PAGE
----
The Survival of the Kittest

When visitors or interviewers contact me under the mistaken impression that I’m sort of productivity guru, due to the D*I*Y Planner project, I don’t know whether to laugh, sigh, or just continue the charade. You see, I am one of the most chronically disorganized people on the planet. Seriously. I am a project manager during my day job, having to juggle and direct dozens of disparate interactive and marketing projects, and the reason for my success in that role can be summed up in one simple piece of advice: “Write stuff down in a place where you can find it.”

Yes, Allen’s GTD adherents will recognise the “trusted system” at work here, and the Covey adherents will recognise their daily planners with their big and little rocks, but it’s a tough rule to stick to. For example, I’ve been blessed with a pretty good memory (despite what my wife claims), and I had taken advantage of that for my day-to-day organization. Some readers out there will emphathise: you have three or four towering stacks of papers and magazines and books in the corner threatening to topple and kill the cat at any moment. Someone asks, “Do you have a copy of that?” Why yes, I do, and it’s that purplish thing four inches from the bottom of the second stack. Retrieving it in an SPCA-appropriate manner, though, can prove a challenge, were it not for my elite “pull it out real fast while compensating for mass shift” skills.

But the reliance on memory is just the first stage in our organizational evolution.

Sooner or later, no matter how good one’s memory is, things will start to slip. Then come the night-sweats when wake up at 3 am, think “argh! How could I have forgotten that!” and proceed to come up with a list of plausible, if somewhat elaborate, excuses to tell the boss/spouse/junior ball hockey league. And you lie there, unable to sleep, staring at the patterns of light streaming through your blinds from the streetlamp outside, and wondering if your reasons for leaving all those helmet- and stick-toting twelve-year-olds in the care of the McDonald’s staff are really good enough to pass mustre. (Or is it mustard? you muse, while you drift off into fitful nightmares involving hormonal slapshot-happy teens and condiment wars.)

One eventually migrates to stickies, often the first thing accessible to someone speaking on the phone. The monitor soon sprouts dull yellow leaves around its entire periphery with dates, random names, system logins and year-old grocery lists you forgot to shove in your pocket. Or, if you have a flair for colour, there’s always the migraine-inducing mix of bright yellow, fluorescent pink, hide-the-ink blue, and princely purple, flashing you back to the genie pants of nightclubs, circa 1990. (But my, those were better times, weren’t they? you ask yourself as you struggle to find the uber-secret password for the accounting server.)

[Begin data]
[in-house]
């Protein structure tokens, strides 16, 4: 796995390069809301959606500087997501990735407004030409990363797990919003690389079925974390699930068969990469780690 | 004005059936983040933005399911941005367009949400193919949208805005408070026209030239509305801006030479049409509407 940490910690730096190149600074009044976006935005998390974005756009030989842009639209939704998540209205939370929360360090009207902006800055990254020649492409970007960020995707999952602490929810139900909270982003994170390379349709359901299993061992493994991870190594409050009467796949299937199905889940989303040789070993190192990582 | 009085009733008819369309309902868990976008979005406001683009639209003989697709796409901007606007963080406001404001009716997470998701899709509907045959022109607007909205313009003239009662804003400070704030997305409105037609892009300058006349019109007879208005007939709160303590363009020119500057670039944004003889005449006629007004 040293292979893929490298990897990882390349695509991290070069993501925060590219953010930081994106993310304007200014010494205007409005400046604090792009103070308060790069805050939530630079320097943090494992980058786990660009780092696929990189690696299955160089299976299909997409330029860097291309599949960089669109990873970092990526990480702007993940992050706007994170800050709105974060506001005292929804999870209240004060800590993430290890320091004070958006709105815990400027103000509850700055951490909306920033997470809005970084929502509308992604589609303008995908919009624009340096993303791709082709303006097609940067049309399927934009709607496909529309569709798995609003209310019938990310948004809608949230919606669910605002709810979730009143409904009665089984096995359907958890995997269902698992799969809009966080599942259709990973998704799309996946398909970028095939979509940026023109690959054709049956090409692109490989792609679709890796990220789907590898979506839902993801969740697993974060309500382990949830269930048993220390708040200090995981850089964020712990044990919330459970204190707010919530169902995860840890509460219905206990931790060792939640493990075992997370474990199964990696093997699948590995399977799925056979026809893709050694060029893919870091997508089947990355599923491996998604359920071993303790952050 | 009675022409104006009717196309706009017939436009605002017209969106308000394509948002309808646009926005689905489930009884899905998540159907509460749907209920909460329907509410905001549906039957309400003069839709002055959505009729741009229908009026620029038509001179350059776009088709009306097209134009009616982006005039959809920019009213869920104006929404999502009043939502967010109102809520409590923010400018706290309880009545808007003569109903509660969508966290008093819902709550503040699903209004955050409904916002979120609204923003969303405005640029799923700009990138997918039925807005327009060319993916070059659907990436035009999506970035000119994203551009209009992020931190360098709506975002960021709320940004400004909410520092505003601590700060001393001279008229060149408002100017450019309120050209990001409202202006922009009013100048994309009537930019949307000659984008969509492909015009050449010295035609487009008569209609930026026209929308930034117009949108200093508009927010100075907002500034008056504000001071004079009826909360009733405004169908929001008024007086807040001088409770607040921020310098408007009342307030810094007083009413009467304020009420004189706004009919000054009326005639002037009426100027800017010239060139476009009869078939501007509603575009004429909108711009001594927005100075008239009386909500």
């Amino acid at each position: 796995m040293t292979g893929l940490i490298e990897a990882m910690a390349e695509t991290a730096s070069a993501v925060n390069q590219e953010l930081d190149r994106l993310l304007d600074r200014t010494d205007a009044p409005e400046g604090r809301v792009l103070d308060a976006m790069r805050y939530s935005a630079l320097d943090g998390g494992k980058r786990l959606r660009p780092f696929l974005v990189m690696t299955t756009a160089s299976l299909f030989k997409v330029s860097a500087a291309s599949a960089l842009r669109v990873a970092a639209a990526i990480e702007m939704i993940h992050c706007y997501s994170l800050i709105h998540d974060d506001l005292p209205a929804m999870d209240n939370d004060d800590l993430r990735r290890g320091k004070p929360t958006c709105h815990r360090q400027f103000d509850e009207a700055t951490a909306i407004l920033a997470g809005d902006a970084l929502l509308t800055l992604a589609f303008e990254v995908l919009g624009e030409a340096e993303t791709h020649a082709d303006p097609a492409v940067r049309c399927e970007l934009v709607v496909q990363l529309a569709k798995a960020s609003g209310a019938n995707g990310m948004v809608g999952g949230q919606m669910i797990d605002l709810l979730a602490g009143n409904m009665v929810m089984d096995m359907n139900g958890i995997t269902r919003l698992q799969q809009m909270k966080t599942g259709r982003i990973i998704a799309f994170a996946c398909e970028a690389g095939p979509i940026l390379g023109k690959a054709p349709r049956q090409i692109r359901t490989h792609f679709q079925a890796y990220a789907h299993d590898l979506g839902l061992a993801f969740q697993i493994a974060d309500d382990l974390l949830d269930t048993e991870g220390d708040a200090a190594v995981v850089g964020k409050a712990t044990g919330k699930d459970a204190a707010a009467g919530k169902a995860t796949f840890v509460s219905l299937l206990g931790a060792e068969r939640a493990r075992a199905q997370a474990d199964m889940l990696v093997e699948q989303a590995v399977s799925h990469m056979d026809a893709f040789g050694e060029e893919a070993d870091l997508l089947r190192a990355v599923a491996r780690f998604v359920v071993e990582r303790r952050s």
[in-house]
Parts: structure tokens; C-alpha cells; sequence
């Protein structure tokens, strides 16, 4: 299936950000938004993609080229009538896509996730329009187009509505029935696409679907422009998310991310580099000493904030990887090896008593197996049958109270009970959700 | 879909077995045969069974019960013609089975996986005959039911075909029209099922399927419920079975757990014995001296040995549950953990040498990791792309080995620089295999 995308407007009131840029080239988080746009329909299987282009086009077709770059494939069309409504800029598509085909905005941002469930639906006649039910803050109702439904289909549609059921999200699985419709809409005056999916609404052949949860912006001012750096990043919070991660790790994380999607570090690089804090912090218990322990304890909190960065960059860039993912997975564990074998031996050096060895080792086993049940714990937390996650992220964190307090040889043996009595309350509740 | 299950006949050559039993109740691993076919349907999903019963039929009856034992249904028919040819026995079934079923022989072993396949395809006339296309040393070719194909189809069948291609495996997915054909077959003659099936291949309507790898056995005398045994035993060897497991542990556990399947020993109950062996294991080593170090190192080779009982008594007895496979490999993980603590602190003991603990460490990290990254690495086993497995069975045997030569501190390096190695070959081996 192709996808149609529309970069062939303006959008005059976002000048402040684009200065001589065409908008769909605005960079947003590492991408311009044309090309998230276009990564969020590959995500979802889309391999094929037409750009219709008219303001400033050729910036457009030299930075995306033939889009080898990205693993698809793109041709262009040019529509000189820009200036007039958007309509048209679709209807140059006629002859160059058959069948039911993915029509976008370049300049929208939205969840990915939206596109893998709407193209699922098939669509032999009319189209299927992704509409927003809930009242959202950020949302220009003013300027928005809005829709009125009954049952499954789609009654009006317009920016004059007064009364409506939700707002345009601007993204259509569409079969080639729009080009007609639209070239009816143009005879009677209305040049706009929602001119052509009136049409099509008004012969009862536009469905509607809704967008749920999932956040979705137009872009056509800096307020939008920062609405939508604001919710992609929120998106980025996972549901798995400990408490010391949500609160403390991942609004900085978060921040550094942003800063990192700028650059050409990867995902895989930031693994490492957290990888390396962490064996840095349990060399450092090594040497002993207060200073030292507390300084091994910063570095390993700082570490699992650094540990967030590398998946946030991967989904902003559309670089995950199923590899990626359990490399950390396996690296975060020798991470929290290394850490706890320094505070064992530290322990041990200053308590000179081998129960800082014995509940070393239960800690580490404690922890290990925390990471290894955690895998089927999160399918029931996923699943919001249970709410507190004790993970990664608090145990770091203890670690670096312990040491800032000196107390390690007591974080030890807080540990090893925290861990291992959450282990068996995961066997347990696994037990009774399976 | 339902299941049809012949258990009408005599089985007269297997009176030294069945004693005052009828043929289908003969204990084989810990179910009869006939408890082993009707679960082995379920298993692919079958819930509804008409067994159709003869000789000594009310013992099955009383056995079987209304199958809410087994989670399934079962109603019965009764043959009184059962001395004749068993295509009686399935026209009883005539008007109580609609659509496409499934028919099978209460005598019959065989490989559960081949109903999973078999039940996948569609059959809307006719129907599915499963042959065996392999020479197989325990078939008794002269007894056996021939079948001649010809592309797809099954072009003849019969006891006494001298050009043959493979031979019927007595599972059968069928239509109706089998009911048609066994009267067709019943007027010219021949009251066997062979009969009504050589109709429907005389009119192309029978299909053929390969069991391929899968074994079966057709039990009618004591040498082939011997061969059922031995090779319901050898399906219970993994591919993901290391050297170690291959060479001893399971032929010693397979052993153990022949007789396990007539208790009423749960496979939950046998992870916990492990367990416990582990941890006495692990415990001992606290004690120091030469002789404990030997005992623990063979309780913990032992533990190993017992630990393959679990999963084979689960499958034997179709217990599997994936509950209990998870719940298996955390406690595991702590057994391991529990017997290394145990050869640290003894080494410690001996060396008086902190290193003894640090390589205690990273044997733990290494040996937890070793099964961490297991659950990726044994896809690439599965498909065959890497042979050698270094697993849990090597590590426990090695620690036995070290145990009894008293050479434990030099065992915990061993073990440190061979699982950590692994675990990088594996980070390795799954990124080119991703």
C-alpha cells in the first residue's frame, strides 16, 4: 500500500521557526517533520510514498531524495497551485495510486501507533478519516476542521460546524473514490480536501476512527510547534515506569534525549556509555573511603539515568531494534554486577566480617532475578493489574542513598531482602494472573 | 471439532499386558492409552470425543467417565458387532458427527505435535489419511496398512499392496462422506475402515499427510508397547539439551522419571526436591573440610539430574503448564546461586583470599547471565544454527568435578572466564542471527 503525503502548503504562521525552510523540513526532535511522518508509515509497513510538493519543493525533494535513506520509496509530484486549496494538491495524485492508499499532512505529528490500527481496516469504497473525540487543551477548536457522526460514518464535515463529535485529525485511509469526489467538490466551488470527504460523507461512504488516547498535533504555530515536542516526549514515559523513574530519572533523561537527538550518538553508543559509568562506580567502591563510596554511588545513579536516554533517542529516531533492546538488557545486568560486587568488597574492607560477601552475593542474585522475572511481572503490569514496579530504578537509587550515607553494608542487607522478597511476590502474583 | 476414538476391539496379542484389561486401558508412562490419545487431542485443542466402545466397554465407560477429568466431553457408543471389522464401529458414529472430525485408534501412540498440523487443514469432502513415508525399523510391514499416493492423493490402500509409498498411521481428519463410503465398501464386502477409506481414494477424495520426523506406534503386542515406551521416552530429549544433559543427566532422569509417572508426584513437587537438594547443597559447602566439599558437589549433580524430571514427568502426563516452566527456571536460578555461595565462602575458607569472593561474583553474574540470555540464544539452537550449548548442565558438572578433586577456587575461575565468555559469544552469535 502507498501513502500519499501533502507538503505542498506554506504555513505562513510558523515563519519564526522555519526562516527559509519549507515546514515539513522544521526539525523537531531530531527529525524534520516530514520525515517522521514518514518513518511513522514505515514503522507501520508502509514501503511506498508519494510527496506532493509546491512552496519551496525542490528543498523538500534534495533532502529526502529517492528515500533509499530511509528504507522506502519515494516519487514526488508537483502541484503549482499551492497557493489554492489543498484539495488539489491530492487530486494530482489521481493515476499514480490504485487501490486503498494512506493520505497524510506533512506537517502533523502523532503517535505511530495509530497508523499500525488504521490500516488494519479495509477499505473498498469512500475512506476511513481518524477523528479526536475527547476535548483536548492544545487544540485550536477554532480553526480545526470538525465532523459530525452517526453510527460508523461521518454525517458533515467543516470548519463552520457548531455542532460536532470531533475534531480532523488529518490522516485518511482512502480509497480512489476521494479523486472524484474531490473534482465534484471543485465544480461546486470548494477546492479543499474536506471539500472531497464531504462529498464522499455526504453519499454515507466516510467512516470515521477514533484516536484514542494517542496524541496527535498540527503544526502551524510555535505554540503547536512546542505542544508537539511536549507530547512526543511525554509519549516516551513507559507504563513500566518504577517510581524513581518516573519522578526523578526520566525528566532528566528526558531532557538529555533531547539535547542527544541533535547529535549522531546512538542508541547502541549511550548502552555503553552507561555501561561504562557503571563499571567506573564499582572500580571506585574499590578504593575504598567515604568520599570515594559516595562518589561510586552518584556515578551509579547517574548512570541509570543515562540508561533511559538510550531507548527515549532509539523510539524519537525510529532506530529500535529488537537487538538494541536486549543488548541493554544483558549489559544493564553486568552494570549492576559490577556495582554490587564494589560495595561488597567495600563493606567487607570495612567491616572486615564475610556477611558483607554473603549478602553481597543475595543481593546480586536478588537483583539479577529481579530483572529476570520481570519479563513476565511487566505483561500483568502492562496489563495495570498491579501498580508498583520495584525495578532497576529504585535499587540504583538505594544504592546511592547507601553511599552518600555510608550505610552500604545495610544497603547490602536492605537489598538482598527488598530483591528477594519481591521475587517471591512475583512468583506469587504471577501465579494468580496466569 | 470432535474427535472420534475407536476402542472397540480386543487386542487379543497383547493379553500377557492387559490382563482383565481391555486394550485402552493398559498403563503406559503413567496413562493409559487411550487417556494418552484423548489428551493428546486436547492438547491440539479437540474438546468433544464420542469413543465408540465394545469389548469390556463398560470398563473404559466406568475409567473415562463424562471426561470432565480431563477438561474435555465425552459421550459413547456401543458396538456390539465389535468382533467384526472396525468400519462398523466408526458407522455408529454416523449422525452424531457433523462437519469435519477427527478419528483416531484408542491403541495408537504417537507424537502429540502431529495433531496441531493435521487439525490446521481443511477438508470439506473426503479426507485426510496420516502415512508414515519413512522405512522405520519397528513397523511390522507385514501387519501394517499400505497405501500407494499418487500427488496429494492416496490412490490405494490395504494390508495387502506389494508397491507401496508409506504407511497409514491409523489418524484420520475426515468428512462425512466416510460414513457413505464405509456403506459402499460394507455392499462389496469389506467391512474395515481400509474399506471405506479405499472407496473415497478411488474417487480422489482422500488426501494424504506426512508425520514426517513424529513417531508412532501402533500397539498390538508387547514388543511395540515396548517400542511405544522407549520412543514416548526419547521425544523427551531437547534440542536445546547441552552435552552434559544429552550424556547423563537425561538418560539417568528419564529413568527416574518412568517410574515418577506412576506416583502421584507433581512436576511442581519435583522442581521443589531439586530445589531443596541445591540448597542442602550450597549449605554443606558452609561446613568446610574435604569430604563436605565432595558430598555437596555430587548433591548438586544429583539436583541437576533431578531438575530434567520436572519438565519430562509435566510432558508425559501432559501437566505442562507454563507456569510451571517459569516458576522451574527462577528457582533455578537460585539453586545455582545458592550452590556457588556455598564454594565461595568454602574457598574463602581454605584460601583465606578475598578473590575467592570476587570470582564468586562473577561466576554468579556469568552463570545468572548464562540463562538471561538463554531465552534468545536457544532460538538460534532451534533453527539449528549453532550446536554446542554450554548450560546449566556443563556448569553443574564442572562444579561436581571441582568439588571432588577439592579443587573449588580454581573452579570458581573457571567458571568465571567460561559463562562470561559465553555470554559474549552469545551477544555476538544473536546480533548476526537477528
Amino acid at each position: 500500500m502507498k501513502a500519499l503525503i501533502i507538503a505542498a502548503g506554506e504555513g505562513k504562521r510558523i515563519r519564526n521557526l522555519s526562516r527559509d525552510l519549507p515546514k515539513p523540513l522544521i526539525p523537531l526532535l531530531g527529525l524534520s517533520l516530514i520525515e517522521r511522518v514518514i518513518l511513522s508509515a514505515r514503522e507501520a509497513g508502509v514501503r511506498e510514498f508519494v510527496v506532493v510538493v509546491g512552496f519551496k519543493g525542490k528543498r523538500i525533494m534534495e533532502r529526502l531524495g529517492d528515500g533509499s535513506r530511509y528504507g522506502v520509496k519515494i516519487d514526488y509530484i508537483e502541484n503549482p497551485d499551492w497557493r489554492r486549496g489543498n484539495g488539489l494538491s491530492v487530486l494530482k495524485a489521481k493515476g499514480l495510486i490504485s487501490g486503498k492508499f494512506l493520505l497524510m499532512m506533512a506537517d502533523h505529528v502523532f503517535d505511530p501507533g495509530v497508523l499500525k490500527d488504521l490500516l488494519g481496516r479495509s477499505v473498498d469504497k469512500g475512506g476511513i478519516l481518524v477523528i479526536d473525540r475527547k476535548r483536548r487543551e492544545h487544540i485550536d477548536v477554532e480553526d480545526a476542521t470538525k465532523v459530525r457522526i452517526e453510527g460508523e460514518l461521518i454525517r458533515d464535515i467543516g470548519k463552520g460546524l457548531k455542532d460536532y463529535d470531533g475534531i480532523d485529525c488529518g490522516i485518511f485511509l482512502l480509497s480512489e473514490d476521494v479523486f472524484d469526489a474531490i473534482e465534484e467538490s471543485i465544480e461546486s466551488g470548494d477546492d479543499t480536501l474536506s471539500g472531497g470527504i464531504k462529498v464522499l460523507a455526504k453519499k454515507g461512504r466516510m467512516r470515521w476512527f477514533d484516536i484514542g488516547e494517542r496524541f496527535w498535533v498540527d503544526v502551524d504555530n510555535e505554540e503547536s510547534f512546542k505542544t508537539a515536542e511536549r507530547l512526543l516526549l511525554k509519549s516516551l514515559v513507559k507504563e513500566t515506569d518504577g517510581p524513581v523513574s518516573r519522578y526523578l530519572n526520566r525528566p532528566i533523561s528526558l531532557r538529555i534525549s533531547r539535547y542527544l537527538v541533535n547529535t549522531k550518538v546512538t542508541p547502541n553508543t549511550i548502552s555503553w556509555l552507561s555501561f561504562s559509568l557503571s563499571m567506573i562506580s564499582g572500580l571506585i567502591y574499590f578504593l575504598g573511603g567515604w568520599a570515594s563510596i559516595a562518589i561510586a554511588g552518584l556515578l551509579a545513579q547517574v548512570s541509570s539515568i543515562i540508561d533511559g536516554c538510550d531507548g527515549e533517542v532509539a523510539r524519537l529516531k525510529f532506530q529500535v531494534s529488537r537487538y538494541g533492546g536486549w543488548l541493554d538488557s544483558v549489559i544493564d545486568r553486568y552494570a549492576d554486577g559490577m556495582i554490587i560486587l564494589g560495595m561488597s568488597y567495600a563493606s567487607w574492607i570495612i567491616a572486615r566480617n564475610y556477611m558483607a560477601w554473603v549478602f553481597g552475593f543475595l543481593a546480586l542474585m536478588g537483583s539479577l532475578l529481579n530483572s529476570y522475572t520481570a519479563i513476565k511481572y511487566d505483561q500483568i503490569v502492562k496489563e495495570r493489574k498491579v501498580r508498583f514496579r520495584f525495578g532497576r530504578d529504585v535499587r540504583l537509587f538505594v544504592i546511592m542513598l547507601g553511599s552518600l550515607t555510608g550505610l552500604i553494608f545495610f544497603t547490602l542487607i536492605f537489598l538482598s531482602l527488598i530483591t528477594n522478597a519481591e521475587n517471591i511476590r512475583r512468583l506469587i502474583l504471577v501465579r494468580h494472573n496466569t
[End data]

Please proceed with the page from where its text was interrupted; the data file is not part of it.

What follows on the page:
Next phase in our evolution branches off into two different cladograms: the digital approach (or, whatever is on your computer that happens to have a calendar view); or the day planner (you know, the toilet-paper-thin one offered by your company that happens to be sponsored by a printing or oil company). Things start out well, but after a week or so, you start slipping. Soon, people phone you to arrange a meeting, and you scour the stickies once more, wondering if you’re free. You throw caution to the wind, and double-book the time you were meant to show up at your daughter’s dance recital. (Never mind, she can dance for you at home, once you move the sofa.)

Soon thereafter, gadgets get serious. Palm/WinCE PDAs were once the in-thing, now it’s smart phones. All in all, wonderful ways to carry reminders that you have a 65:3o meeting with Mr. 4Fre0 31aUmb4Vmm, not to mention postage-stamp-sized pornography. Of course, it’s not the size that counts: it’s the cost. And there’s nothing like paying $400+ twice a year to prove that you have something stylish that might be able to organise your days, once you figure out how to use it.

And use it, you probably won’t.

That’s about where I was when I started producing the D*I*Y Planner. Really, the premise was simple. Make forms that forced me to fill them out correctly. If the form wasn’t filled, then I was forgetting something. Take a look at the project management ones, with all the bits about resources, budgets, procedures, sign-offs, and the like, and you understand what I mean. Or the personal profile one with the spaces for the numbers of your plumber, landlord, and medical plan. Flexibility is nice, so allow people to keep track of their own information in their own ways. Ultimately, the D*I*Y Planner forms shoot for a unique balance of laissez-faire and supreme dictatorship. The first is inspirational, the second is motivational. It’s about creating a model that suits your needs, and giving you the structure within that model to reinforce your behaviour.

Does it work? Well, it does for me, as long as I remember the credo: Write stuff down in a place where you can find it. Stickies are transitory, one-off digital solutions often evaporate in the bit-bucket, and cheap planners lack quality and connection. Whether you choose a customised paper planner or a well-thought-out and consistent digital platform is entirely up to you — both provide a productive solution that is far more permanent than fleeting memories. Just stick with it, or it’s a trip back down the evolutionary ladder, and you’re nothing more than pond scum with an urge to assimilate and a nagging suspicion you were supposed to be doing something else right now, like dropping off the dry cleaning.

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